The splinter «cade» developed by clipping the beginning of the word «cavalcade» which is of Latin origin. In Latin the verb with the meaning «to ride a horse» is «cabalicare» and by means of the inflexion -ata the corresponding Participle is formed. So the element «cade» is a combination of the final letter of the stem and the inflexion. The splinter «cade» serves to form nouns with the meaning «connected with the procession of vehicles denoted by the first component», e.g. «aircade» - «a group of airplanes accompanying the plane of a VIP» , «autocade» - «a group of automobiles escorting the automobile of a VIP», «musicade» - «an orchestra participating in a procession».
In the seventieths of the twentieth century there was a political scandal in the hotel «Watergate» where the Democratic Party of the USA had its pre-election headquarters. Republicans managed to install bugs there and when they were discovered there was a scandal and the ruling American government had to resign. The name «Watergate» acquired the meaning «a political scandal», «corruption». On the analogy with this word quite a number of other words were formed by using the splinter «gate» (apheresis of the word «Watergate»), such as: «Irangate», »Westlandgate», »shuttlegate», »milliongate» etc. The splinter «gate» is added mainly to Proper names: names of people with whom the scandal is connected or a geographical name denoting the place where the scandal occurred.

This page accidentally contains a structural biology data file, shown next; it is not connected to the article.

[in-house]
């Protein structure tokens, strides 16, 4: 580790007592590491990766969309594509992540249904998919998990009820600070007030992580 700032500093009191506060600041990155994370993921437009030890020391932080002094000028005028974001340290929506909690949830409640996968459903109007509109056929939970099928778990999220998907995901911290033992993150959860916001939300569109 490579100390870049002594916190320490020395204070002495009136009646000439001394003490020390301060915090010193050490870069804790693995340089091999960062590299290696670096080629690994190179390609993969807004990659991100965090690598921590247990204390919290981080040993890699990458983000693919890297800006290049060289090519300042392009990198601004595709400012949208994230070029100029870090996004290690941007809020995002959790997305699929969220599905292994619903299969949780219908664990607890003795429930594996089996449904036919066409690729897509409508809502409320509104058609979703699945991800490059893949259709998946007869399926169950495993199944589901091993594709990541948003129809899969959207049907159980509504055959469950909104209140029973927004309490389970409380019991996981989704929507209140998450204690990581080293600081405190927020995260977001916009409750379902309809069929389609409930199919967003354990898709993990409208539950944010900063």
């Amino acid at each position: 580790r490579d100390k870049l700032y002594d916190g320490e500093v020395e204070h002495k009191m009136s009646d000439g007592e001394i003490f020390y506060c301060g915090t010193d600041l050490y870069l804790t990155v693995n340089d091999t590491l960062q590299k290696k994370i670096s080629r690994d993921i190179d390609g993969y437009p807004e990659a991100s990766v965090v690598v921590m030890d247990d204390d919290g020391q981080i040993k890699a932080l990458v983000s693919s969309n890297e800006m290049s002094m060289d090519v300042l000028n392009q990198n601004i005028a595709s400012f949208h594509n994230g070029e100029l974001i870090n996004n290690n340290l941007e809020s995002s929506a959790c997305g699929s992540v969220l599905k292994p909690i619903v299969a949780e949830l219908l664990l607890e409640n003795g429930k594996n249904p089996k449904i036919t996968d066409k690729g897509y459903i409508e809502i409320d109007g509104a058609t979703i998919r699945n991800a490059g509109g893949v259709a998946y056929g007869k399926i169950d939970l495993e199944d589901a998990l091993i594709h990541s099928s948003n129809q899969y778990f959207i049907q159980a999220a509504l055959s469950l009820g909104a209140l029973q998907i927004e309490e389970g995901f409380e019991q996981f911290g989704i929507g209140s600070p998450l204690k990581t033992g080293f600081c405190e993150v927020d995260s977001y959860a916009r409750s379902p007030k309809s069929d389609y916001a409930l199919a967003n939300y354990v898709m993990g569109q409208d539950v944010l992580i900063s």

The splinter «mobile» was formed by clipping the beginning of the word «automobile» and is used to denote special types of automobiles, such as: «artmobile», «bookmobile», «snowmobile», «tourmobile» etc.
The splinter «napper» was formed by clipping the beginning of the word «kidnapper» and is used to denote different types of crimesters, such as : «busnapper», «babynapper», «dognapper» etc. From such nouns the corresponding verbs are formed by means of backformation, e.g. «to busnap», «to babynap», «to dognap».